Enoch the Prophet

“By whom also He [Christ] went and preached to the spirits in prison, who formerly were disobedient, when once the Divine longsuffering waited in the days of Noah, while the ark was being prepared, in which a few, that is, eight souls, were saved through water.” – 1 Peter 3:19-20

“These are of the number of the stars [of heaven], which have transgressed the commandment of the Lord, and are bound here till ten thousand years, the time entailed by their sins, are consummated.” – 1 Enoch 21:6

The Book of Enoch (1 Enoch), written in the name of the Prophet Enoch (see Genesis 5:22-24) had very wide acceptance in the early Church; it is quoted or alluded to numerous times by the authors of the New Testament and explicitly accepted as Scriptural by Sts. Barnabas, Irenaeus of Lyons, and Clement of Alexandria. Tertullian specifically wrote that the Jews had rejected it because it contained such clear prophecies of Christ. In fact, it remains part of the Old Testament canon of the Ethiopian Orthodox Church to this day!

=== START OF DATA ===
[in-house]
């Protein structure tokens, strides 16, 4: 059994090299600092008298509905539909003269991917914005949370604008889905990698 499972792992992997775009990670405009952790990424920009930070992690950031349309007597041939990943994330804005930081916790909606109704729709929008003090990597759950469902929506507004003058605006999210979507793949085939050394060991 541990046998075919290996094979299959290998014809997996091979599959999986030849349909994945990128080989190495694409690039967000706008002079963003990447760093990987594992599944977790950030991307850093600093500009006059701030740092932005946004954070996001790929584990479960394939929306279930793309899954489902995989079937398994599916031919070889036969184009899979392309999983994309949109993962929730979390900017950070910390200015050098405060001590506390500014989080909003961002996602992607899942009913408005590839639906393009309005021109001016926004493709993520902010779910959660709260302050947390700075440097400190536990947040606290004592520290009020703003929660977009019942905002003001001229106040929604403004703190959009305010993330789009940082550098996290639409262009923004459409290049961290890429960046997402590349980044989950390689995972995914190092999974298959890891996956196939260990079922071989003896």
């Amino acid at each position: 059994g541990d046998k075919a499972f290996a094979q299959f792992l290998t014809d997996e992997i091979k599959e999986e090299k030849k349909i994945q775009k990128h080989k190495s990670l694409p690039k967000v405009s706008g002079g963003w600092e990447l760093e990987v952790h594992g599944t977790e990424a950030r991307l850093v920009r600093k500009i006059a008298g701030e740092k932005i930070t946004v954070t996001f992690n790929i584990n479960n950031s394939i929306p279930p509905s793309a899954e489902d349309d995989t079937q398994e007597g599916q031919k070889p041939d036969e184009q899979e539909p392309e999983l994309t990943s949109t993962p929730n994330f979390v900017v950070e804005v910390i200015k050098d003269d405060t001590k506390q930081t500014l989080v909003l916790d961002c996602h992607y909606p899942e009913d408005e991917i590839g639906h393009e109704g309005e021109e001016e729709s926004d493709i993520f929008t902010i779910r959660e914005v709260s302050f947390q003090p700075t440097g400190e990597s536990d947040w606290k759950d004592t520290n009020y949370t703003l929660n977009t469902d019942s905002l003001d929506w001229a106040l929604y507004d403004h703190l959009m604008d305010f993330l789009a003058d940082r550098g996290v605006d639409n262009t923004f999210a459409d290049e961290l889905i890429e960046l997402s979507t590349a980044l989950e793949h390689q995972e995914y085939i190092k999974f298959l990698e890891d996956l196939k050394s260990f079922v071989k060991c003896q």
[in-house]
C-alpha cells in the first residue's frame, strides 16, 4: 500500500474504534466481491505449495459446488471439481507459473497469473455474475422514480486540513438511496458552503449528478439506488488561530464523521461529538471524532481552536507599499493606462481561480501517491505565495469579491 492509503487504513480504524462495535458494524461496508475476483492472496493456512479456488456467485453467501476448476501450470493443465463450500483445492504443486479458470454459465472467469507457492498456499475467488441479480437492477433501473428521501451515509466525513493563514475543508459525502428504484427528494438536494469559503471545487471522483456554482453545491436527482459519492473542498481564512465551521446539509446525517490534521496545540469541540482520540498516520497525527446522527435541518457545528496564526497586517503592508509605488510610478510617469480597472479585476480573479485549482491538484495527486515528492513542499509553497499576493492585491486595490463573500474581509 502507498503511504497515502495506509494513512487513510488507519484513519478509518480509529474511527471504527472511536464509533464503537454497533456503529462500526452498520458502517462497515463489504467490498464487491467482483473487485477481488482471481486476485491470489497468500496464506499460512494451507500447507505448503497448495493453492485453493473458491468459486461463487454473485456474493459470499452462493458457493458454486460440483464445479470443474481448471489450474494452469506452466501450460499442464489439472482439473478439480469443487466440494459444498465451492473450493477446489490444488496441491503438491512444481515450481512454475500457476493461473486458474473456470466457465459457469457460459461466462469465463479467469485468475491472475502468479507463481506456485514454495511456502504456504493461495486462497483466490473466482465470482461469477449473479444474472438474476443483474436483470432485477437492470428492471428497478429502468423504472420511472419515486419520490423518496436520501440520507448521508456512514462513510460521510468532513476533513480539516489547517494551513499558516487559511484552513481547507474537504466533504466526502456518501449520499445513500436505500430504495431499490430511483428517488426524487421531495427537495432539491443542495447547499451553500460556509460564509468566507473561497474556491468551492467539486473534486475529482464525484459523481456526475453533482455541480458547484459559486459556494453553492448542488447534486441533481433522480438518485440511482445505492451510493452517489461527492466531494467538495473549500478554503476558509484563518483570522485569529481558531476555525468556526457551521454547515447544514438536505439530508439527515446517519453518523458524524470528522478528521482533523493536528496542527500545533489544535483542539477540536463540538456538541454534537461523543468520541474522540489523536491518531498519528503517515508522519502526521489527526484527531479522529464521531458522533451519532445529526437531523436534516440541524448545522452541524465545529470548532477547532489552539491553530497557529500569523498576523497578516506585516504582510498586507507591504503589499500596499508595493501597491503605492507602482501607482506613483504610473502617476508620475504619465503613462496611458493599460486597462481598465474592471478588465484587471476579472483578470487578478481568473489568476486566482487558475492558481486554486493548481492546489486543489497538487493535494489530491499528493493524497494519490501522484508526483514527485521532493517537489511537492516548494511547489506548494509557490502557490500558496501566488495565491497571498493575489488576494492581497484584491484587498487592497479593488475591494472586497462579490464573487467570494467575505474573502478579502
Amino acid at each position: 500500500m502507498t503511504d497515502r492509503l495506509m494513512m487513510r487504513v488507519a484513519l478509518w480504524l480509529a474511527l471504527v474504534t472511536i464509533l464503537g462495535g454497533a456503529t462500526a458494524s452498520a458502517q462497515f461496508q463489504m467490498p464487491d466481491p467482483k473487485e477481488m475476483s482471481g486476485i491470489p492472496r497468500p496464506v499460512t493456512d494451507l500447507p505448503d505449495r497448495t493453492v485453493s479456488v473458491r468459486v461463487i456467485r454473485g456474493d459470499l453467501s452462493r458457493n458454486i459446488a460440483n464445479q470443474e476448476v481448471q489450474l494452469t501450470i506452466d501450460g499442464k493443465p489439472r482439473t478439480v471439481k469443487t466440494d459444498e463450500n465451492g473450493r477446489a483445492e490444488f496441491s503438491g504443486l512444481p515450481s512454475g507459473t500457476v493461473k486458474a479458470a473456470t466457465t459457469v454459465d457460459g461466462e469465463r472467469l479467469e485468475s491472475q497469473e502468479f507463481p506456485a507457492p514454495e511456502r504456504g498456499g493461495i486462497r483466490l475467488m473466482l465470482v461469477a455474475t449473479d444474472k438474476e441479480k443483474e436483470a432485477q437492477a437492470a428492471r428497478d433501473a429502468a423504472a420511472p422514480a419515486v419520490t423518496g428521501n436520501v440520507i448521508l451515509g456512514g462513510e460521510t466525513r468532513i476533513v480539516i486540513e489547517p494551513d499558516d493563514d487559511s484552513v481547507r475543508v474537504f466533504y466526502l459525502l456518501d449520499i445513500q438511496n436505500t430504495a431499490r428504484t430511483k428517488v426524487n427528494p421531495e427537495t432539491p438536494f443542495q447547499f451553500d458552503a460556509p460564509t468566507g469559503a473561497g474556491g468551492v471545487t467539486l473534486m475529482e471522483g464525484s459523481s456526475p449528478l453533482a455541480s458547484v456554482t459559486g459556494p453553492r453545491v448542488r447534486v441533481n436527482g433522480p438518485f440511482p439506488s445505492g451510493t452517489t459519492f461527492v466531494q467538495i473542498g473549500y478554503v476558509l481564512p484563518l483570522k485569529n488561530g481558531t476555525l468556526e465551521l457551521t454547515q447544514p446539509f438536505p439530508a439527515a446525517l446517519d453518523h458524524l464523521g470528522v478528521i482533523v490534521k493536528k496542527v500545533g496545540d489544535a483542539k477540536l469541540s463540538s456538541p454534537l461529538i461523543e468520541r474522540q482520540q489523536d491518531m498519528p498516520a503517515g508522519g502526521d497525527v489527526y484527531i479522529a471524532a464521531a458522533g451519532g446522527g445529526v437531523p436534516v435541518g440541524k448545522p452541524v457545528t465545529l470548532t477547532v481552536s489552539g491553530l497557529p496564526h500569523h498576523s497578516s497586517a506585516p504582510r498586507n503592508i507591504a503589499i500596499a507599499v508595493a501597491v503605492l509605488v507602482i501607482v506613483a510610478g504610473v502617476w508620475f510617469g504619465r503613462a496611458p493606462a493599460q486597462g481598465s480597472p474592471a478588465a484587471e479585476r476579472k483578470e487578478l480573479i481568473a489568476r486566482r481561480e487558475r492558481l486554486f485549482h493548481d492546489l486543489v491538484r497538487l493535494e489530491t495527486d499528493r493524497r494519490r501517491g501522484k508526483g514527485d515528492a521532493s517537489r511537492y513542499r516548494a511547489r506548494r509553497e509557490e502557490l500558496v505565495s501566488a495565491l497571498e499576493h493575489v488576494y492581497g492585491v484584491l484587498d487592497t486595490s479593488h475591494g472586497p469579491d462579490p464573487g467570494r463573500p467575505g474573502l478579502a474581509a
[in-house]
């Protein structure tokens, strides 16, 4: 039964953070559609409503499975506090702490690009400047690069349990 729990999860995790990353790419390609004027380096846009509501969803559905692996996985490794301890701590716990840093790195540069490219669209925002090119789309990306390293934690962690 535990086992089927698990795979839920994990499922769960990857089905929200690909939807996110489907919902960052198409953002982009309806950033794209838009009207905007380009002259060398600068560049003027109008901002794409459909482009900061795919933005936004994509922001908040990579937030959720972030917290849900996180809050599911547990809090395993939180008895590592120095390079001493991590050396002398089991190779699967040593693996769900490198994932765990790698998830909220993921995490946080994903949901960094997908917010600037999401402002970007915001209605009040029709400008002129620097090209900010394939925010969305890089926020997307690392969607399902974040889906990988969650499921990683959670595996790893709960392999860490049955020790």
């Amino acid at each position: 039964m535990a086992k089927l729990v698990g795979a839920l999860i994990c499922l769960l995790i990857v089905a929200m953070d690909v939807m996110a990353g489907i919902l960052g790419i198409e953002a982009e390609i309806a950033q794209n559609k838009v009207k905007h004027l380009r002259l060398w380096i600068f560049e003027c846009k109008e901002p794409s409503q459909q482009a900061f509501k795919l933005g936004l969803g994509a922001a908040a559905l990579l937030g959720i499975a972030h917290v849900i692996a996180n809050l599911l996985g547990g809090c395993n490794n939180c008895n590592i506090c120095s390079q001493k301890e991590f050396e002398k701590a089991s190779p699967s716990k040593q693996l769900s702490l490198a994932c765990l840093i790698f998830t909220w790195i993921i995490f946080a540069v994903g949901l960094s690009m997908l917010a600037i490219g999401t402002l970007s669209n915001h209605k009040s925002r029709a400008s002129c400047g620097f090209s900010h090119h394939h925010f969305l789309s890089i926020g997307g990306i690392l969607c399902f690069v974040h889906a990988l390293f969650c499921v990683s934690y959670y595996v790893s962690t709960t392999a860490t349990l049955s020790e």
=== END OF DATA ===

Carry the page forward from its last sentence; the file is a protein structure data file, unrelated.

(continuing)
The verse quoted above in particular gets a lot of attention from the New Testament authors. St. Peter alludes to this verse again in 2 Peter 2:4; St. Jude paraphrases it in Jude 6; and St. Paul makes a reference to the larger story behind this verse in 1 Corinthians 11:10. So what’s the deal with this verse?

According to Genesis 6:1-4, some “sons of God” (angels) fell in love with and married beautiful “daughters of men” (human women), and even had children with them, who were “the heroes of old, men of renown.” The Bible cites these relationships as a major contributing factor to the Noahide Flood. It doesn’t mention a punishment upon the angels involved, but oral tradition does. This oral tradition was later written down in several Jewish writings; one of these writings is 1 Enoch. In 1 Enoch, the Prophet Enoch goes to these angels who were bound in their temporary punishment to proclaim to them the coming Final Judgment of God. The New Testament authors saw in this a parallel with Christ’s harrowing of hell and, especially for St. Peter, viewed Enoch as a prototype of Christ in this respect.

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4 comments

  1. Very interesting; I didn't know that. Differences between the LXX and Masoretic are another topic I want to explore here eventually. It would definitely help me a lot to learn — Even though I was [nominally] Roman Catholic, I was raised with the Masoretic as my standard OT version (as most Americans — and, of course, I didn't realize this until I was a Catechumen in the Orthodox Church), so in many ways reading the Bible now is like re-learning Scripture all over again.

    Thanks for pointing this out.

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